Need support prior to submitting your manuscript? Make the process of preparing and submitting a manuscript easier with Brill's suite of author services, an online platform that connects academics seeking support for their work with specialized experts who can help.

For Brill's Open Access options, please click here.

 Click on title to see all prices

Brill's European History and Culture E-Books Online, Collection 2019 is the electronic version of the book publication program of Brill in the field of European History and Culture in 2019.

Coverage:
Medieval History, Medieval Archeology, History of Central and Eastern Europe, History of Northern Europe, Mediterranean History, Jewish History, Medieval Philosophy, History of Ideas, History of Science

This E-Book Collection is part of Brill's European History and Culture E-Books Online Collection.

The title list and free MARC records are available for download here.

For other pricing options, consortium arrangements and free 30-day trials contact us at sales-us@brill.com (the Americas) or sales-nl@brill.com (Europe, Middle East, Africa & Asia-Pacific).
Historically, the idea that the stars and planets influence the Earth and its inhabitants has proved powerful in almost every culture, offering an important context for the use of mathematical and astronomical instruments. In the past, however, historians of astronomy have paid relatively little attention to astrology and other “non-scientific” topics, while historians of astrology have tended to concentrate on the analysis of texts rather than surviving artefacts, scientific instruments in particular. Heaven and Earth United is an attempt to redress the balance through an exploration of the astrological contexts in which instruments once found a place.

Contributors are Silke Ackermann, Marisa Addomine, Jim Bennett, Marvin Bolt, Louise E. Devoy, Richard Dunn, Seb Falk, Stephen Johnston, Richard L. Kremer, Günther Oestmann, Josefina Rodríguez-Arribas, Petra G. Schmidl, Giorgio Strano, and Sylvia Sumira.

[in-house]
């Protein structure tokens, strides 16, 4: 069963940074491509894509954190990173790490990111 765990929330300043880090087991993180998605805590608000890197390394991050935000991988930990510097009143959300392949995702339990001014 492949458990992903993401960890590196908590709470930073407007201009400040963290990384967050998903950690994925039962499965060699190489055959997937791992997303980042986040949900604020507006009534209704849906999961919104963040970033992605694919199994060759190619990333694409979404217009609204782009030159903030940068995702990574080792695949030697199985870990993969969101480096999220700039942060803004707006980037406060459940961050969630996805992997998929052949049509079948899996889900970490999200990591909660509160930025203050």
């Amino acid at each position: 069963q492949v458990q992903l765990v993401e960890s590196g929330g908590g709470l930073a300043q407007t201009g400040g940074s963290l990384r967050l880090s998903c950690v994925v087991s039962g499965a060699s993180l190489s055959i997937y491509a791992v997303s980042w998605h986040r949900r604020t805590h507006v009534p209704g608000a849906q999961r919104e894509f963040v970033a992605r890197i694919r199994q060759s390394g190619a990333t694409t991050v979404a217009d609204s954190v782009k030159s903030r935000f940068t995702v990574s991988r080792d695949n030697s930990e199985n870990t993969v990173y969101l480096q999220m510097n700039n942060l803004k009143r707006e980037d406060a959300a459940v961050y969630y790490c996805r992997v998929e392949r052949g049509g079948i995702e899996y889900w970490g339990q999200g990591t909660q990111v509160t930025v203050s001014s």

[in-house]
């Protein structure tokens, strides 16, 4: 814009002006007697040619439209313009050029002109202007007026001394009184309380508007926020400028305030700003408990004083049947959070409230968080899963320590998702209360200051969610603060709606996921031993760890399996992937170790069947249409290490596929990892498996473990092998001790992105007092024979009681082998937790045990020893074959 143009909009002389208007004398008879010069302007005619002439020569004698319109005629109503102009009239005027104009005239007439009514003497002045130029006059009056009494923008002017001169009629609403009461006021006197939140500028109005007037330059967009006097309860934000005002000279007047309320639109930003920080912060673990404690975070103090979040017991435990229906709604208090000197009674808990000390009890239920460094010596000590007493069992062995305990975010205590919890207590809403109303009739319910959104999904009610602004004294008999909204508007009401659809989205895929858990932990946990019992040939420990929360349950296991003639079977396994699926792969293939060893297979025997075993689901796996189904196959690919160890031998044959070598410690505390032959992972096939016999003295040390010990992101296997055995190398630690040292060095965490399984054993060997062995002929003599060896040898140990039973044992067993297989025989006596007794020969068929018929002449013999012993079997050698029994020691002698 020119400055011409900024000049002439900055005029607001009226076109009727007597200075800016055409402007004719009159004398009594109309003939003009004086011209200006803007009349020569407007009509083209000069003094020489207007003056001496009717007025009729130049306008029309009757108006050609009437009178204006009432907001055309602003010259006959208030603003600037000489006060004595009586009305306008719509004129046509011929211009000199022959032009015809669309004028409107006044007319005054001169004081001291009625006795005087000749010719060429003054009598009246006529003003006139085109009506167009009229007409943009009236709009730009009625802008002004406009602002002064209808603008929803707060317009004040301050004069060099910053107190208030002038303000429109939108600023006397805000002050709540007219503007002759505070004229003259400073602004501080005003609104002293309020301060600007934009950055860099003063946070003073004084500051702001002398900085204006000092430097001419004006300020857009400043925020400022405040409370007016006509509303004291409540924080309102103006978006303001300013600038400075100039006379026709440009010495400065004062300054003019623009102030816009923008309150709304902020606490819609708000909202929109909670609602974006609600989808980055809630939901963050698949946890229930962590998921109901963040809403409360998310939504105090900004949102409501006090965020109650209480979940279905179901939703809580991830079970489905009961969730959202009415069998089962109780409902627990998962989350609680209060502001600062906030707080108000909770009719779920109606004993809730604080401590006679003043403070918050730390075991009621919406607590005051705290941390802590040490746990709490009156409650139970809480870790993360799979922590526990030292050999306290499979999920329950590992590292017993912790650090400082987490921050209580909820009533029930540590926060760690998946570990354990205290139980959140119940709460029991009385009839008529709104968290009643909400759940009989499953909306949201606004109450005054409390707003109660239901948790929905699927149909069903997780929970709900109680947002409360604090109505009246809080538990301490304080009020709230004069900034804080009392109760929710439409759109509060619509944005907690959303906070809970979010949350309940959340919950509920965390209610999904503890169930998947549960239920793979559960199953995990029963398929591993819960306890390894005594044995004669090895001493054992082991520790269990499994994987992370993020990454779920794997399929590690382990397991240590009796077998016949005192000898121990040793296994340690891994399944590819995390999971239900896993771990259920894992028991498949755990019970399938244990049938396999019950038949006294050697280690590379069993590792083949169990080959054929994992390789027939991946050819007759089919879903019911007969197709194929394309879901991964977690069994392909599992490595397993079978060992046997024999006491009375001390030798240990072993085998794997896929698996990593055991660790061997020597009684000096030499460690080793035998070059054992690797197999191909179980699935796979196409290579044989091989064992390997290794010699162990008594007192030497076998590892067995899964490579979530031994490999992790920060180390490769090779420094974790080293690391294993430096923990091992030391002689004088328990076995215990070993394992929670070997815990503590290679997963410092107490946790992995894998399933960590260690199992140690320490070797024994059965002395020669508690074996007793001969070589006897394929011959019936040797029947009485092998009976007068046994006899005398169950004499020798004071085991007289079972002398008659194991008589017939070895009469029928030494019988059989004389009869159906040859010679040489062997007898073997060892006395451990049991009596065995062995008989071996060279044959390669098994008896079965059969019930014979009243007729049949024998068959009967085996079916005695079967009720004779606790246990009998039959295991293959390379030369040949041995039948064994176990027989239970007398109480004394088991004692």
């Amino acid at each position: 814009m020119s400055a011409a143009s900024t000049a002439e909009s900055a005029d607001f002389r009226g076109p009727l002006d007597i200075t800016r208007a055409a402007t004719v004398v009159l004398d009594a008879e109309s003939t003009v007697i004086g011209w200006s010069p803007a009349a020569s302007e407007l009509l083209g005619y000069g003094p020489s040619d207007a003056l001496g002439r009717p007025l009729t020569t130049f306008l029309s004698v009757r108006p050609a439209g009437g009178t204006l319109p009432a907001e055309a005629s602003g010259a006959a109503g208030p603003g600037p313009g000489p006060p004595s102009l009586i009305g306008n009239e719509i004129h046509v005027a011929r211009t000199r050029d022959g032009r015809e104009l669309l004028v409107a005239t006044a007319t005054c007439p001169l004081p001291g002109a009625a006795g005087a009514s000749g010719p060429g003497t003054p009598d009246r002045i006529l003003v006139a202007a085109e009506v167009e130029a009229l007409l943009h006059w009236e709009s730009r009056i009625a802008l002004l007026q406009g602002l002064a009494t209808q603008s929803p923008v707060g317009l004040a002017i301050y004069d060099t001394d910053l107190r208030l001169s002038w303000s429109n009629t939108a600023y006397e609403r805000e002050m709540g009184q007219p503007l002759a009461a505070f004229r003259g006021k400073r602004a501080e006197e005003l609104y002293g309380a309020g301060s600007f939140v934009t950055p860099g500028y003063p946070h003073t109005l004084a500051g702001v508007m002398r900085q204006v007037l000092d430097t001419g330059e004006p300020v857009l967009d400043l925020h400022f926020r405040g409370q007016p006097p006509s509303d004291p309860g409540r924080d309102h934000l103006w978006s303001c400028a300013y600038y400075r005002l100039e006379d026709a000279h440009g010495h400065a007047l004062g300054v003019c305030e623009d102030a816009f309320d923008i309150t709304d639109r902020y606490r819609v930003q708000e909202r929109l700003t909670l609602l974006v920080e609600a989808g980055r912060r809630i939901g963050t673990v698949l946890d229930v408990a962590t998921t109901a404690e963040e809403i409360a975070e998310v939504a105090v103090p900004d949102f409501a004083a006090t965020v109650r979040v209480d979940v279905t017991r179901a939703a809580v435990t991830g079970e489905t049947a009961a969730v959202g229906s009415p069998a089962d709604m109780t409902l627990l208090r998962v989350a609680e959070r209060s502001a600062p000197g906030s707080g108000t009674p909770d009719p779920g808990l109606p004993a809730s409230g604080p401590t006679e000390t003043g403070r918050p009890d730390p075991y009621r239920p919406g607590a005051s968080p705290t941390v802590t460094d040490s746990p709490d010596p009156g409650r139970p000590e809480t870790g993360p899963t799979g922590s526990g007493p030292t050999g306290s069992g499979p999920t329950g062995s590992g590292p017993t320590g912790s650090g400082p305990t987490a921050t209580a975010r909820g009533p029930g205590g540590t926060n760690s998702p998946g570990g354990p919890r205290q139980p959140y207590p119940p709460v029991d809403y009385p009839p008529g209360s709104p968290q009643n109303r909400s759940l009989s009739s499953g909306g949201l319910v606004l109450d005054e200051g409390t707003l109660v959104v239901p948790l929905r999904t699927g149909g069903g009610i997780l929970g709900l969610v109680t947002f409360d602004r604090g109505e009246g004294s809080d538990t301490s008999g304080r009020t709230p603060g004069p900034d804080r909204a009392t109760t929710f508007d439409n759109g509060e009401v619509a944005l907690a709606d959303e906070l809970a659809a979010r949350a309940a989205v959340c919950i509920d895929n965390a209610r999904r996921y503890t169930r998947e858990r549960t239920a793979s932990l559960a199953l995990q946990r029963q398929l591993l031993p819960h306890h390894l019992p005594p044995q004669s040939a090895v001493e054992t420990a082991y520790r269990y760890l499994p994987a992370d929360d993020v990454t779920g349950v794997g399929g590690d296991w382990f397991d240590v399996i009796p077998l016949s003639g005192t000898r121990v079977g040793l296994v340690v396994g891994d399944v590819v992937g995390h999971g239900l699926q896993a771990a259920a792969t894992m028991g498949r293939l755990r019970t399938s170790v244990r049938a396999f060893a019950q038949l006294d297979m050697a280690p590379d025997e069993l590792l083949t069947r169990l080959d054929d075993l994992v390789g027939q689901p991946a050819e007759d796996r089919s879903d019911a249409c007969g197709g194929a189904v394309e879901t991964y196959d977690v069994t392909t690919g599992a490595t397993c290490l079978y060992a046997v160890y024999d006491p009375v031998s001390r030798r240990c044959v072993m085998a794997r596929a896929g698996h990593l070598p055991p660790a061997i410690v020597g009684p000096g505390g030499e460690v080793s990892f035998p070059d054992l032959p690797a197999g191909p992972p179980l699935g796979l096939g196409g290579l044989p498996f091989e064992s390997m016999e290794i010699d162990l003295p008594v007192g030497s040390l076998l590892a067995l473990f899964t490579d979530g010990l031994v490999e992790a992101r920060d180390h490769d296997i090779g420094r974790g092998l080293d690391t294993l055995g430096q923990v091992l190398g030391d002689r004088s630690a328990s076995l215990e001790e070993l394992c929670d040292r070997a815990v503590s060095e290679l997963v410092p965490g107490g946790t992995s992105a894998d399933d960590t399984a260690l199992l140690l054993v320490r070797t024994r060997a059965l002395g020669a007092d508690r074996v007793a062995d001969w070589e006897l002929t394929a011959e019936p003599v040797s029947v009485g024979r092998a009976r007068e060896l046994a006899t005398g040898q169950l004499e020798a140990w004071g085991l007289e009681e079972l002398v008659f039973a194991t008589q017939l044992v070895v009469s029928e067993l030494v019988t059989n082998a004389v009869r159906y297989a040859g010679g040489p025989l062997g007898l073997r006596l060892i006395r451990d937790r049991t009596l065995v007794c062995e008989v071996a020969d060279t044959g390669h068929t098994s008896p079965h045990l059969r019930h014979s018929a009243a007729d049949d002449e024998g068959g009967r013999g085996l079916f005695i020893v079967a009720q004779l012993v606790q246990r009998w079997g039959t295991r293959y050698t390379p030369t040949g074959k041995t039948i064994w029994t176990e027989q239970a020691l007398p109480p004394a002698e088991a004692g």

The study of time, astronomy, and calendars, has been closely intertwined in the history of Western culture and, more particularly, Jewish tradition. Jewish interest in astronomy was fostered by the Jewish calendar, which was based on the courses of the sun and the moon, whilst astronomy, in turn, led to a better understanding of how time should be reckoned.
Time, Astronomy, and Calendars in the Jewish Tradition, edited by Sacha Stern and Charles Burnett, presents a wide selection of original research in this multi-disciplinary field, ranging from Antiquity to the later Middle Ages. Its variety of approaches and sub-themes reflects the relevance of astronomy and calendars to many aspects of Jewish, and more generally ancient and medieval, culture and social history.

Contributors include: Jonathan Ben-Dov, Reimund Leicht, Marina Rustow, Francois de Blois, Raymond Mercier, Philipp Nothaft, Josefina Rodriguez Arribas, Ilana Wartenberg, Israel Sandman, Justine Isserles, Anne C. Kineret Sittig, Katharina Keim, and Sacha Stern

the culture that produced such instruments. The astrolabe of Petrus Raimundi is a witness to the society of the second half of the fourteenth century in the kingdom of Aragon 1 under King Peter iv el Ceremonioso who was a supporter of science, mainly astronomy, astrology, medicine, and, above

In: Medieval Encounters
Essays in Honor of J.M. Rogers
Muqarnas: An Annual on the Visual Cultures of the Islamic World is sponsored by The Aga Khan Program for Islamic Architecture at Harvard University and the Massachusetts Institute of Technology, Cambridge, Massachusetts.

In Muqarnas articles are published on all aspects of Islamic visual culture, historical and contemporary, as well as articles dealing with unpublished textual primary sources.